That covers the AA-10/R-27s hanging from this flanker, but what about the other ones on the wingtips? Those are the AA-11 / R-73 Archer, and I can’t talk about them without talking about the funky-looking blob in front of the windscreen. The blob is actually the IR sensor for the electro-optical system (EOS), which is mated to helmet-mounted device (HMD). The HMD in the Flanker and Fulcrum tracks the movement of the pilot’s head, while projecting a ring in front of one of the pilot’s eyes. Where the pilot looks, the EOS looks. The EOS is slaved to its IR missiles, which allows the pilot to engage a target simply by looking at it. This is a nasty contrast to the way NATO aircraft used to handle IR missiles, which necessitated pointing the entire aircraft at the target. The R-73 also dispenses with traditional control surfaces, using thrust vectoring instead. This gives the missile High Off-Boresight (HOBS) capability, which lets it engage targets up to 40 degrees off the missile’s centerline. Hence NATO doctrine: if you get into visual combat, you screwed up.
I did not add the Sorbitsiya ECM pods because I have not seen Ukranian Flankers carry them.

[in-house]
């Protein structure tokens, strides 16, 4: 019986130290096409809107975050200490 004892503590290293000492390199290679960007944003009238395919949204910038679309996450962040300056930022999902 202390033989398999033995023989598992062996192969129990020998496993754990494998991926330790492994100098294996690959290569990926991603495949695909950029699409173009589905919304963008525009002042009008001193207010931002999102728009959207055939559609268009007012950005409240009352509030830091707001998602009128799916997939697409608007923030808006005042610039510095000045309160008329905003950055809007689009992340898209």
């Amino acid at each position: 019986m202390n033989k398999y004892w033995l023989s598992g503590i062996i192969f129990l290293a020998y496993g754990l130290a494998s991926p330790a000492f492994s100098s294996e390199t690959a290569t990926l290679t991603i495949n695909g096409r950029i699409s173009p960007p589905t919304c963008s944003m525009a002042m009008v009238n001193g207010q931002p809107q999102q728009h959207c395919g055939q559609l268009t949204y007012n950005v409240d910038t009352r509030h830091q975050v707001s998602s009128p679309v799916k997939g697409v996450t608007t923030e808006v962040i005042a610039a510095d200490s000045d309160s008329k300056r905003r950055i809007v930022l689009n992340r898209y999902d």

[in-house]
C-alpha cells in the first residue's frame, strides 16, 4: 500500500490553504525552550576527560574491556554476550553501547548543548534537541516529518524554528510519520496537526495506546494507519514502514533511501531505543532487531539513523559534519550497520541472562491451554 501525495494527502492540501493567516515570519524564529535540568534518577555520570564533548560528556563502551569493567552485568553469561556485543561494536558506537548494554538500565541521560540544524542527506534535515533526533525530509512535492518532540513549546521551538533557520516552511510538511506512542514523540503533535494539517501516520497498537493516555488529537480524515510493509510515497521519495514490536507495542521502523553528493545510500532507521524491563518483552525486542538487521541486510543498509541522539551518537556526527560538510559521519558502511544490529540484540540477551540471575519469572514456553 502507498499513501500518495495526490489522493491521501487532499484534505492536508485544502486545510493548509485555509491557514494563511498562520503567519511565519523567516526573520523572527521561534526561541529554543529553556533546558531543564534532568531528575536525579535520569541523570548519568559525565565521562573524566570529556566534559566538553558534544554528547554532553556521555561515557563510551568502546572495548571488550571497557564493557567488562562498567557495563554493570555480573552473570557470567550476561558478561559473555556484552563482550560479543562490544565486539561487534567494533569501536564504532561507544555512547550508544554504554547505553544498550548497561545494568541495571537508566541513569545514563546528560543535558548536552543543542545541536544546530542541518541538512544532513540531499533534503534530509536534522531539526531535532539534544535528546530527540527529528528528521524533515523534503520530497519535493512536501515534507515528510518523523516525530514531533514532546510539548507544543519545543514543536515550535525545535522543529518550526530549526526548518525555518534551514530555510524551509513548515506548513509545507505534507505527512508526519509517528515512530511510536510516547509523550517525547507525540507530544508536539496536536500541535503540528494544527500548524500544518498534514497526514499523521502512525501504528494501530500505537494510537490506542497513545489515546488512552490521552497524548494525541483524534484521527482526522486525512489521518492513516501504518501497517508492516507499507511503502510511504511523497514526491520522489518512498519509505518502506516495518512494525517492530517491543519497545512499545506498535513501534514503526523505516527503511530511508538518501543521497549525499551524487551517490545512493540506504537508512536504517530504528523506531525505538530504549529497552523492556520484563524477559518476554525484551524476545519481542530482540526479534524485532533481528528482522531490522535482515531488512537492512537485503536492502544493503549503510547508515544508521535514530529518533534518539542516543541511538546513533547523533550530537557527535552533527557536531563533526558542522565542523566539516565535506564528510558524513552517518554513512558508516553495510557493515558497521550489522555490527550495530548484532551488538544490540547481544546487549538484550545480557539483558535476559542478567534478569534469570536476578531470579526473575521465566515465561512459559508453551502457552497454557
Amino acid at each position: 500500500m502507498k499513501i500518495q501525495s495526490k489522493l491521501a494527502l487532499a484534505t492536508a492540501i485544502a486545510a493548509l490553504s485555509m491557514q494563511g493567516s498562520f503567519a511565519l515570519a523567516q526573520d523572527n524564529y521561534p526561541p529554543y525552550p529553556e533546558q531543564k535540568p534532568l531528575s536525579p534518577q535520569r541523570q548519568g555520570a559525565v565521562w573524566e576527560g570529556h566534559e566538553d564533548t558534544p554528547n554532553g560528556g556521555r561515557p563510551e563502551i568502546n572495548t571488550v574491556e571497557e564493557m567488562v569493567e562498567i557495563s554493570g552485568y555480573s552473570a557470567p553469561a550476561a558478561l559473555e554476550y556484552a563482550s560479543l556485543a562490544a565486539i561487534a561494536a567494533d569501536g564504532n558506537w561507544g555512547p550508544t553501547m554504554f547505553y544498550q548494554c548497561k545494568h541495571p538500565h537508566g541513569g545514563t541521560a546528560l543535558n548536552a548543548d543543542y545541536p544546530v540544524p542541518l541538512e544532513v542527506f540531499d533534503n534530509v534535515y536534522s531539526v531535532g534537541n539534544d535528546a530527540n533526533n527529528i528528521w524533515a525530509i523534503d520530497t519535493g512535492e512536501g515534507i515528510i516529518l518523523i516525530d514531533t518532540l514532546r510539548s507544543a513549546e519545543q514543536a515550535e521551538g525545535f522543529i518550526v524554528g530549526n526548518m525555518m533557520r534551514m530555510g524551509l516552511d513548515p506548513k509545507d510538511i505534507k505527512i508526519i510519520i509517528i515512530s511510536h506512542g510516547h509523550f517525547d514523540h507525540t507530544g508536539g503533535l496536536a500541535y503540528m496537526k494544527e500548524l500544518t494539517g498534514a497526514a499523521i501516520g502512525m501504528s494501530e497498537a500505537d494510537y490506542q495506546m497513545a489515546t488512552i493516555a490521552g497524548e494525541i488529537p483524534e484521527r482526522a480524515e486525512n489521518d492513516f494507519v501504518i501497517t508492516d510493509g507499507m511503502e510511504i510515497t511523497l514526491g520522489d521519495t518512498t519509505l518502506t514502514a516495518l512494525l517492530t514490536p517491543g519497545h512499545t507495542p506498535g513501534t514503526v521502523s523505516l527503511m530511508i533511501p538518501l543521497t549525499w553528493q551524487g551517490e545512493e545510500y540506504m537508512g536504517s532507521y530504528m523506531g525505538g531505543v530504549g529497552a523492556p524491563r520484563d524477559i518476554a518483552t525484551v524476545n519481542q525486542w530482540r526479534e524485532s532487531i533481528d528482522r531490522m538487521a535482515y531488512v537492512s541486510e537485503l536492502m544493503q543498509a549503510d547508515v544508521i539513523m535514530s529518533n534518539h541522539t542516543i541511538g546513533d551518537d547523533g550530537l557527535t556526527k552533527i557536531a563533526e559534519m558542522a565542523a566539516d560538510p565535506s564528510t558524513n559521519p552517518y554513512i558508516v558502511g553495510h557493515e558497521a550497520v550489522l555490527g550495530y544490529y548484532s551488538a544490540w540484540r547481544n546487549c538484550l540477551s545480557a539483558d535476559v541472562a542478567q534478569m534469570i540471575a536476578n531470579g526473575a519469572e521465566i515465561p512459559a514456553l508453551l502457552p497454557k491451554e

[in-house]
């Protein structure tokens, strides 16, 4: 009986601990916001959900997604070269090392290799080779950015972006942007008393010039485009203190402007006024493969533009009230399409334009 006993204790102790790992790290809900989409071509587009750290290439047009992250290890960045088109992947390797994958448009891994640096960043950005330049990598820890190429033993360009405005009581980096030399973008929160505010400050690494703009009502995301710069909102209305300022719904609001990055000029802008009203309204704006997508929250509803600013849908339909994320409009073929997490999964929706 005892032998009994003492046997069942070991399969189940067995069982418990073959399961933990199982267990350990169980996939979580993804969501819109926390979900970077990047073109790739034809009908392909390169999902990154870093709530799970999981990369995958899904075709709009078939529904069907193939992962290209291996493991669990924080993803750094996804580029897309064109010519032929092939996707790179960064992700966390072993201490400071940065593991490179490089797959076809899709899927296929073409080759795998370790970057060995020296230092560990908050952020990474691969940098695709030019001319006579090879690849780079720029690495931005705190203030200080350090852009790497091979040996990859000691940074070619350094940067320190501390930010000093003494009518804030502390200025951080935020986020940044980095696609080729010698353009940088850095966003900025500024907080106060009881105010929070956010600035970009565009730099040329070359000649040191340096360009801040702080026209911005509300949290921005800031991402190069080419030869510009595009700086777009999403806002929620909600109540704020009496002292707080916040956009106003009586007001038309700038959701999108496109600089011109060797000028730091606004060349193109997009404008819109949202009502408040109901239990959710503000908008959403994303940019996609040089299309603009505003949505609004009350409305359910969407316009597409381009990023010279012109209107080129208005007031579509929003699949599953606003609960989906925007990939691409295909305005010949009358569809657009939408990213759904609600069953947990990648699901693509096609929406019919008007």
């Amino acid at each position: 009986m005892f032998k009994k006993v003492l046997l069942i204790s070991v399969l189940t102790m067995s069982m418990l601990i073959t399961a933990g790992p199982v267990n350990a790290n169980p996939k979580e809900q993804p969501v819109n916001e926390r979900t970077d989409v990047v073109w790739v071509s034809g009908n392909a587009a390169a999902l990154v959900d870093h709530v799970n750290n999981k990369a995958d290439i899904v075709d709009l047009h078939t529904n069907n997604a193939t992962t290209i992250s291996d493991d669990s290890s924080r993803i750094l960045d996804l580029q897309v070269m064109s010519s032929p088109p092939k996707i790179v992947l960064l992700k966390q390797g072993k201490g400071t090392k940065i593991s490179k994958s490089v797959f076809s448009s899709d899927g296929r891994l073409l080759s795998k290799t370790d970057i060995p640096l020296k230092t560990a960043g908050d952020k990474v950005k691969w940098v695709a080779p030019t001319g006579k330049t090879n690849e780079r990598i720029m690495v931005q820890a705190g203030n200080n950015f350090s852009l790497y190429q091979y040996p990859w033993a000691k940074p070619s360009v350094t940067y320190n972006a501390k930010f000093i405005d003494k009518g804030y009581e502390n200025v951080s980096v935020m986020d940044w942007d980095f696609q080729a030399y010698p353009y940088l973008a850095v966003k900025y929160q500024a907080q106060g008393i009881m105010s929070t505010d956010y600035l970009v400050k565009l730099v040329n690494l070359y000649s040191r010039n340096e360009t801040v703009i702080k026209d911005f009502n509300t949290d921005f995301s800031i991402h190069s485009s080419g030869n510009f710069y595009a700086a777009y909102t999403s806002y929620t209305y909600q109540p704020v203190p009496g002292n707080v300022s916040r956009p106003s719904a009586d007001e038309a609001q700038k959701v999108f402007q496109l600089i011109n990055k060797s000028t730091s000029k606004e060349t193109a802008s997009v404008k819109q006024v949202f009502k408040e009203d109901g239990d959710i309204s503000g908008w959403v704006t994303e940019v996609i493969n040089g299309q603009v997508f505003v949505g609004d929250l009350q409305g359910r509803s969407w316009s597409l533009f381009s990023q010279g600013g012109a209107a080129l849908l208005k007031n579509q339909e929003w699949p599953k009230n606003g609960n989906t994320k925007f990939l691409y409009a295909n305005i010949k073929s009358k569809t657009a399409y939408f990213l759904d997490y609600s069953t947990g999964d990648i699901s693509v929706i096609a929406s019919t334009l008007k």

Hobby Boss also gives you some AA-12/R-77’s but the SU-27P doesn’t carry them. Even if it did, these are awful representations and you should immediately throw them in the garbage.
The black stripes on missiles designate inert training rounds, and I wanted my bird to have some claws I made them live rounds.
I placed orders with no less than eight places to find decals for a Ukranian splinter-camo Flanker, and each time I had my orders refunded because they were out of stock. Phooey! So I did what anyone else would do: I used the Foxbot digital camo decal set with the J’s Work splinter masks! As it turns out, the plane I’m modeling, Blue 56, wore both the splinter and the digital camo schemes, so it fits. Sort of. I gave the paint a bit of a faded and worn look to suggest that this was Blue 56 right before it went into the shop to get its new digital paint scheme.
Now, I know you’re asking why didn’t I just use the digital masks from Foxbot as well as their decals. Truth be told, I’m pretty nervous about using them. I built a Ukrainian Su-24 Fencer using Foxbot masks and.. well, yuck. They’re not masking tape, but a thicker vinyl mask with an annoying adhesive that simultaneously clings to the surface AND wriggles around, to say nothing of the static charge you get when you peel vinyl off of anything. I’m sure there’s a way to do them right, and I have a set of them in my stash, but they’re going to stay there until I figure out how to do it properly.
The rear engine decking was painted with the new Vallejo metallic acrylics, and these are just lovely. The heat discoloration was accomplished with some clear green acrylic paint and a wash of some blues I had left over from the rest of the painting. Tamiya black panel line accent was poked into a few choice locations, and then many, many, many, many, MANY thin coats of Vallejo clear gloss were sprayed on top to seal it all in.
There you have it!